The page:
Samsung began R&D on photovoltaics back in 1987 and a full scale R&D line up was established in September 2009. Certifications were obtained in 2010 including UL, CEC and IEC and in April last year the company supplied its first power plant in Korea. In May 2010 the company announced $5.5 billion worth of planned investment in solar PV by 2020. Much of its solar PV business is concentrated on crystalline panels although there is the potential for the company to go into thin-film production as well. Recently the company announced that it is to set up a 10,000 ton plant to produce polysilicon in a joint venture with US company MEMC. This will be onstream by 2013. The company aims to capture 8% of the market by 2015. This should be interesting given that at present its distribution channels are not that impressive, although its products are available in the UK and Australia.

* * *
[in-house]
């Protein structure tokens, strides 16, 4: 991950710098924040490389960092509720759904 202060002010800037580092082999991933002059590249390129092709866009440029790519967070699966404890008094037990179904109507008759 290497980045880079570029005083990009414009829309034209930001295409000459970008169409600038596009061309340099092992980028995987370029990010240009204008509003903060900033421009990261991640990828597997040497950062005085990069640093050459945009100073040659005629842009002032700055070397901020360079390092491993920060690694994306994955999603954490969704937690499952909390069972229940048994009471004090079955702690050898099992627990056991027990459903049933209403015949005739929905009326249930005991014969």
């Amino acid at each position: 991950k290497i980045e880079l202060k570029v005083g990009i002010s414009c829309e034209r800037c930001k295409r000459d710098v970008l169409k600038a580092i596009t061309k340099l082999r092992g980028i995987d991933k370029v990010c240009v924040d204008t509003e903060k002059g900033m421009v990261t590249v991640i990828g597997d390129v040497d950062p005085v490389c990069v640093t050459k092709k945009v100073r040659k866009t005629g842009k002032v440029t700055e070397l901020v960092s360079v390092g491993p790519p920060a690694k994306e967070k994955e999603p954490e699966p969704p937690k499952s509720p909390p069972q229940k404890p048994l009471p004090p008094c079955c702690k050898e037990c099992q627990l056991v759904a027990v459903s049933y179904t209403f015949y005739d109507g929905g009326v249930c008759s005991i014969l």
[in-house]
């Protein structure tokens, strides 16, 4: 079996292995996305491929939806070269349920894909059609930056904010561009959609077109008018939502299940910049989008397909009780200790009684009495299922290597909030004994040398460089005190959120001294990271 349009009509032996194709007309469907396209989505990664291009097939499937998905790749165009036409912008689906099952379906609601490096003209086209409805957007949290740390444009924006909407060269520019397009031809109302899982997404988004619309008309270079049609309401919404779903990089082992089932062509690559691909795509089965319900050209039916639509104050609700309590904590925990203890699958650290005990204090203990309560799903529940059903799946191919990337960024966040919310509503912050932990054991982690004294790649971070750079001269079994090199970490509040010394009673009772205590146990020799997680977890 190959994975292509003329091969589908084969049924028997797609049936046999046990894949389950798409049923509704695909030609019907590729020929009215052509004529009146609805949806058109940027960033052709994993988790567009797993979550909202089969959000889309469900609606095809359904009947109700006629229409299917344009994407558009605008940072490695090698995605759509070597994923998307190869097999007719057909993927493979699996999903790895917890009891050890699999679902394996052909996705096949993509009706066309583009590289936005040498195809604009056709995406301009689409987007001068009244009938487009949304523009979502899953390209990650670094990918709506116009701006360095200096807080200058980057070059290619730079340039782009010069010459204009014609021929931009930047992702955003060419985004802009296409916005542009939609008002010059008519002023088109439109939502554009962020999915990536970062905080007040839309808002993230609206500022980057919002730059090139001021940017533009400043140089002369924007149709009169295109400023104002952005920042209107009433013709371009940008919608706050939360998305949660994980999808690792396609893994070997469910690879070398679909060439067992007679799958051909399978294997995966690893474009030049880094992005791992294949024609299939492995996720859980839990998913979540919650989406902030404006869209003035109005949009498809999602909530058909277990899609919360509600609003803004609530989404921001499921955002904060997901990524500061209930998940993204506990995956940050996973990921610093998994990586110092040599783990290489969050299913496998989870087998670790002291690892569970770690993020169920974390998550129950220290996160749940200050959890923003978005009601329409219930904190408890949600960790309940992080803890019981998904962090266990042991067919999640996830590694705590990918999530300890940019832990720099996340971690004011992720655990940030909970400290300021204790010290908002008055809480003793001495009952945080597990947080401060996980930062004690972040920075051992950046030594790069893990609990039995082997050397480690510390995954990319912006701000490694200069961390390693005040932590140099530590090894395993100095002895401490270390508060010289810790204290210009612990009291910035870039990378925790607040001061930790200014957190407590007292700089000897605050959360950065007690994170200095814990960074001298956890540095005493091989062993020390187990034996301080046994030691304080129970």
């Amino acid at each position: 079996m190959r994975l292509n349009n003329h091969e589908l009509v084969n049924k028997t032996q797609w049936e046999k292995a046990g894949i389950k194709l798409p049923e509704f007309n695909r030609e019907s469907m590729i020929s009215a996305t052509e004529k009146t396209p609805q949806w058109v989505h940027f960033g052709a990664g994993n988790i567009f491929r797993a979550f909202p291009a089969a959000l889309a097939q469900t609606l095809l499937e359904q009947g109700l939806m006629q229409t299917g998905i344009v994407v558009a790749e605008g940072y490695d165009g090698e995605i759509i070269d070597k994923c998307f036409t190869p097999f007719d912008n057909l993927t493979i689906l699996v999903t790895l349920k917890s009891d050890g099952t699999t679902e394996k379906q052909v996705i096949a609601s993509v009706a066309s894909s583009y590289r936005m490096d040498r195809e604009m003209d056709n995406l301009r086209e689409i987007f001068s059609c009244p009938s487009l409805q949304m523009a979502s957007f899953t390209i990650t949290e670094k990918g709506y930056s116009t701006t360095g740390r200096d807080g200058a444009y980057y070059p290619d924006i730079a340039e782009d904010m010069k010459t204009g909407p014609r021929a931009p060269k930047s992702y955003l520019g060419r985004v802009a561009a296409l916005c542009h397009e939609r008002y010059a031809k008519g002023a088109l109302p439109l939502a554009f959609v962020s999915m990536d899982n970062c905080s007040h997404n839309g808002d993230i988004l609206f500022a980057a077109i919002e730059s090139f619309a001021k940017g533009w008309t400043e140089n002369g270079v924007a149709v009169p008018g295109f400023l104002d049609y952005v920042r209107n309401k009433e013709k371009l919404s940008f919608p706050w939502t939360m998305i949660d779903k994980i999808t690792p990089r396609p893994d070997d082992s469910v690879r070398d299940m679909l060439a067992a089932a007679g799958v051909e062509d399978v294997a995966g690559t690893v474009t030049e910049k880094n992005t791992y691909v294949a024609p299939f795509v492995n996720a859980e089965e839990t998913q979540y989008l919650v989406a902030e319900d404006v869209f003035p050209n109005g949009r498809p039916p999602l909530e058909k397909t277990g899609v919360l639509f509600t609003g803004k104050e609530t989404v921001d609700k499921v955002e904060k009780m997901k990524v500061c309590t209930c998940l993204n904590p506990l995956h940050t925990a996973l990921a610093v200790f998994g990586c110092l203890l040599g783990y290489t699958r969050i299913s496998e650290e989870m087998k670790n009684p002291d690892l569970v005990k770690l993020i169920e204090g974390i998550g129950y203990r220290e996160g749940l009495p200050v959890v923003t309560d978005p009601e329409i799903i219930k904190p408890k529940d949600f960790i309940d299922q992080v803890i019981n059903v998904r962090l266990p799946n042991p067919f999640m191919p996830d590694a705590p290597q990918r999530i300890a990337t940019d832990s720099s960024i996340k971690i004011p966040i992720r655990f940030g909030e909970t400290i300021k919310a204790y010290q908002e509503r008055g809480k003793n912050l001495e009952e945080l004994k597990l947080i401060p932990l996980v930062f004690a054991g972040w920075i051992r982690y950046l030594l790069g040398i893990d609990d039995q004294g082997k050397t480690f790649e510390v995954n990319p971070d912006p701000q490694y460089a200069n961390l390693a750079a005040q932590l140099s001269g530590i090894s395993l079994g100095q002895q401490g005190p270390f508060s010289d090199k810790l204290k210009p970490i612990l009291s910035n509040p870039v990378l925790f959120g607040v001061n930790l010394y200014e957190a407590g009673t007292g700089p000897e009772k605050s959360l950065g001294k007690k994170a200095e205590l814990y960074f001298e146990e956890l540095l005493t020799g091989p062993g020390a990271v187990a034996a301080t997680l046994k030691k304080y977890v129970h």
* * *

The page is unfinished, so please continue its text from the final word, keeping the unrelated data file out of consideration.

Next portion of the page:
In terms of price a 4kW LPC247 system will cost you around £12,000 for 16 panels and a 6.9 kW around £16,000. These systems are 15.24% efficient which is about average. At least one website I looked at does not consider Samsung to be offering anything different than many other PV companies although if the company is serious in its business aims it should start to improve its performance in the years ahead. The company has got itself a reputation for producing all sorts of solar powered gadgets particularly laptops and solar phones.
The company’s website claims strict quality control, world-class manufacturing, prompt delivery and top reliability. It supplies both white and black modules and its range of 241 watt panels includes 60 models operating at 15.6% efficiency. All panels have a high power output and low degradation rate which may be down to the company’s proprietary cell technology. The company offer a 25 year performance warranty at 80% efficiency.
All in all, I would say Samsung is about average with regards to solar PV.